Politicians often like to come up with their own ideas for future proposals, but Anne Hidalgo, favourite to become the next mayor of Paris, turned to her supporters.
The current Socialist deputy mayor of Paris is set to publish online on Tuesday a book of 150 proposals that will form the basis of her election manifesto.
The ideas, some more wacky than others, have been garnered via a 'suggestion box' organised by Oser Paris (Paris Dares), an organisation made up of her supporters, which was set up in September 2012, when she announced her candidacy.
In all, over 900 suggestions were put forward, some slightly too far out to be included, and were whittled down to the 150 that have won Hidalgo's backing.
Next year’s municipal election in Paris looks set to be a hard-fought battle between Hidalgo, the favoured candidate of current Socialist Party mayor Bertrand Delanoë, and the UMP candidate Nathalie Kosciusko-Morizet.
The opening skirmishes have already been bruising, with the pair looking likely to square up in court at one stage.
With citizens of EU nations eligible to vote in next year’s French municipal elections, here’s a list of some of Hidalgo's principal ideas, and a few more bizarre ones that managed to make the cut, so you can decide for yourself whether she will get your vote, if you're eligible.
No to cable cars, but yes to toboggans
Perhaps unsurprisingly, the proposal to install a “cable car running between the major Paris rail stations, Gare d’Austerlitz, Gare de Lyon and Bercy,” was rejected, with Hidalgo perhaps realising the project may be slightly over-ambitious in a time of austerity.
However, a number of particularly imaginative ideas were left in.
On page 29, one suggestion is to transform Paris’ bridges to include small homes, whilst another suggests using the riverbanks as a solution for new and innovative student housing.
Oser Paris also promotes a number of new operations under the Paris Respire project, suggesting closing an increasing number of congested lanes and roads.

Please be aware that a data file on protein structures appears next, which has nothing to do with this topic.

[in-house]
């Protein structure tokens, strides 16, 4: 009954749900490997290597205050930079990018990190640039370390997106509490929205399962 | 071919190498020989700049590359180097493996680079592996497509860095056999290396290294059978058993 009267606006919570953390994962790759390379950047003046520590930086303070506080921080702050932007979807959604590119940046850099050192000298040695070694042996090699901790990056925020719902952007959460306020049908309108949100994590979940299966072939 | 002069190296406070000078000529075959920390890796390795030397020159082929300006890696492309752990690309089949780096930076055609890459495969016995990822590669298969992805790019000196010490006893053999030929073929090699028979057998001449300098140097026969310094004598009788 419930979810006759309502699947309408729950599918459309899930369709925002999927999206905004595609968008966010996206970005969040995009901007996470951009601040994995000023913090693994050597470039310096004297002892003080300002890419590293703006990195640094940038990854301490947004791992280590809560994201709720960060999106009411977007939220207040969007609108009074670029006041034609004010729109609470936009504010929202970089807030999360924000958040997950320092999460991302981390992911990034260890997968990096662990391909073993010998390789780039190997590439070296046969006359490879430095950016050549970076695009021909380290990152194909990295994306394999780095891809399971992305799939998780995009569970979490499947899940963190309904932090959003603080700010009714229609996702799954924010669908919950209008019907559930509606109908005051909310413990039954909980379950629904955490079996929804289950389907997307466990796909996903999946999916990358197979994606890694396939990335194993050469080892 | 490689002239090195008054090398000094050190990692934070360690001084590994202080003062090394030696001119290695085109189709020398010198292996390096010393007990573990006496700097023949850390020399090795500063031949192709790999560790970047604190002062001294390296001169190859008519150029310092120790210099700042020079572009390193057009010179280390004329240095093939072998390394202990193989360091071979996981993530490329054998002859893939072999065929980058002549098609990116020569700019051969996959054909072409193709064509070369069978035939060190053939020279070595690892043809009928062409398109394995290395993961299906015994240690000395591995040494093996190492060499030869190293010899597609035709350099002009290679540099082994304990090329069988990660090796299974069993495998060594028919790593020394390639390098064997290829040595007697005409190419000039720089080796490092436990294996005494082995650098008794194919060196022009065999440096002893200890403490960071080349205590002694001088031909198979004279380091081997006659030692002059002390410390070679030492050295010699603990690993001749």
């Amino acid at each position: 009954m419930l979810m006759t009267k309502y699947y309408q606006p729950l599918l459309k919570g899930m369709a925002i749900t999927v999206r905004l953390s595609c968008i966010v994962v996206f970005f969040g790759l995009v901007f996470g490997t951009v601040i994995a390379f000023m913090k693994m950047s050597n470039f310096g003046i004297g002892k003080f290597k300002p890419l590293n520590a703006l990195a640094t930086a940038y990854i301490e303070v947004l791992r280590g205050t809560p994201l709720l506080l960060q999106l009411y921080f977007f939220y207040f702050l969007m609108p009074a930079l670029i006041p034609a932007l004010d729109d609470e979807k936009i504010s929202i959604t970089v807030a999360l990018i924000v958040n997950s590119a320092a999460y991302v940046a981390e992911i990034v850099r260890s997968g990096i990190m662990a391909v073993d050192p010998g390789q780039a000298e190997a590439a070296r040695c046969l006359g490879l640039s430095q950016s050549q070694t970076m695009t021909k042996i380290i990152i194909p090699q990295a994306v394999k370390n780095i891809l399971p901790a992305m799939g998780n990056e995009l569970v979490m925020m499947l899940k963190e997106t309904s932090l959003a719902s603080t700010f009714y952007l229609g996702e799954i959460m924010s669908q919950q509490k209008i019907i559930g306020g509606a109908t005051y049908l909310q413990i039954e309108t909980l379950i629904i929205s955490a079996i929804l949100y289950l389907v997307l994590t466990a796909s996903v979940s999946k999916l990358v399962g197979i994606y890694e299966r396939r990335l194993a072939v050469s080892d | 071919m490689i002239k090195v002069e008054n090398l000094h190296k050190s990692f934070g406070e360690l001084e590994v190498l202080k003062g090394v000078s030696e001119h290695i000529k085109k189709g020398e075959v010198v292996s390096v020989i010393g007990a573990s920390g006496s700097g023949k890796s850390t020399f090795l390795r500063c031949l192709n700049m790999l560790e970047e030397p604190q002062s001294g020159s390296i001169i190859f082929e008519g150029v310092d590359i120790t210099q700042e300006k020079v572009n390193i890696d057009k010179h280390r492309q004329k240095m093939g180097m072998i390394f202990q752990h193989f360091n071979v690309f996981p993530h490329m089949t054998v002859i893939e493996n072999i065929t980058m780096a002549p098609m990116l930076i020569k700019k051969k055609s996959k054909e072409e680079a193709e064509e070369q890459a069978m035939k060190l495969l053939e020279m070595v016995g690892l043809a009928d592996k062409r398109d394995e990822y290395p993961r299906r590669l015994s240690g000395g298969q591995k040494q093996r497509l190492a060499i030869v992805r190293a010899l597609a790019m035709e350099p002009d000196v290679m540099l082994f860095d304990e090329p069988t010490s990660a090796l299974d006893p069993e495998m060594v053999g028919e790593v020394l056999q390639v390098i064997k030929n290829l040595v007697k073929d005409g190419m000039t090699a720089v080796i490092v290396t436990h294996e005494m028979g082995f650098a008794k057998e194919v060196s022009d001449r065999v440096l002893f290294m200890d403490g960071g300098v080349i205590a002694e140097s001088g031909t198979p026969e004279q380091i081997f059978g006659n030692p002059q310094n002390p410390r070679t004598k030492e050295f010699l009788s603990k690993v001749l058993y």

Not ideal for solving Paris’ congestion problems, but perfect for another suggestion for the development and use of rickshaws in the capital.
Some of the younger contributors offer the most imaginative ideas.
One inventive and perhaps popular suggestion that has been included in Hidalgo's book is the “creation of a network of tunnels under Paris to protect people from the cold”.
In the “Culture and sport” section, one particularly fun-loving child suggests opening toboggan runs in Montmartre.
However, Hidalgo's principal policy ideas are obviously slightly more serious.
The current deputy mayor wants to reduce the speed limit on the périphérique (the ring road around Paris) from 70 km/h to 50 km/h, as well as having a lane reserved for buses, taxis, electric vehicles and pooled cars.
She also hopes to extend to the tramway along the Maréchaux boulevards from Porte d’Asnières in the 17th to Boulevard Victor in the 15th.
Hidalgo has stated, “one of my goals is to raise the amount of social housing from 20% to 25% in Paris.”
Another goal is the creation of “Mutliloc,” an agency that would be used to encourage and help owners of vacant properties to put them up for sale.
The Socialist mayoral candidate wants to see a huge increase in the number of available crèche places, promising to create 5000 new ones.
Supporting one of the Oser Paris suggestions, Hidalgo also announced the development of childminder agencies “to make childcare professionals more accessible.”
- Culture and Nightlife
If elected mayor of Paris, Hidalgo would create a new position called “Nightlife Coordinator,” who would manage all major Paris nocturnal festivals.
Further cultural plans would allow for charities to make use of school grounds after school hours.
Regarding the famous Paris Fashion Week, the mayoral candidate says she wants it to be “a major event that will involve all local stakeholders: artisans, fashion schools, tourism professionals," and so on.
Hidalgo intends to turn the Paris heliport in the 15th arrondissement into a green space which would see the extension of the Suzanne-Lenglen park.
One idea from Oser Paris that particularly pleased Hidalgo was the “creation of a healthcare centre for small woodland animals living in the woods surrounding Paris... in association with veterinary practices and specialist schools.”
by Naomi Firsht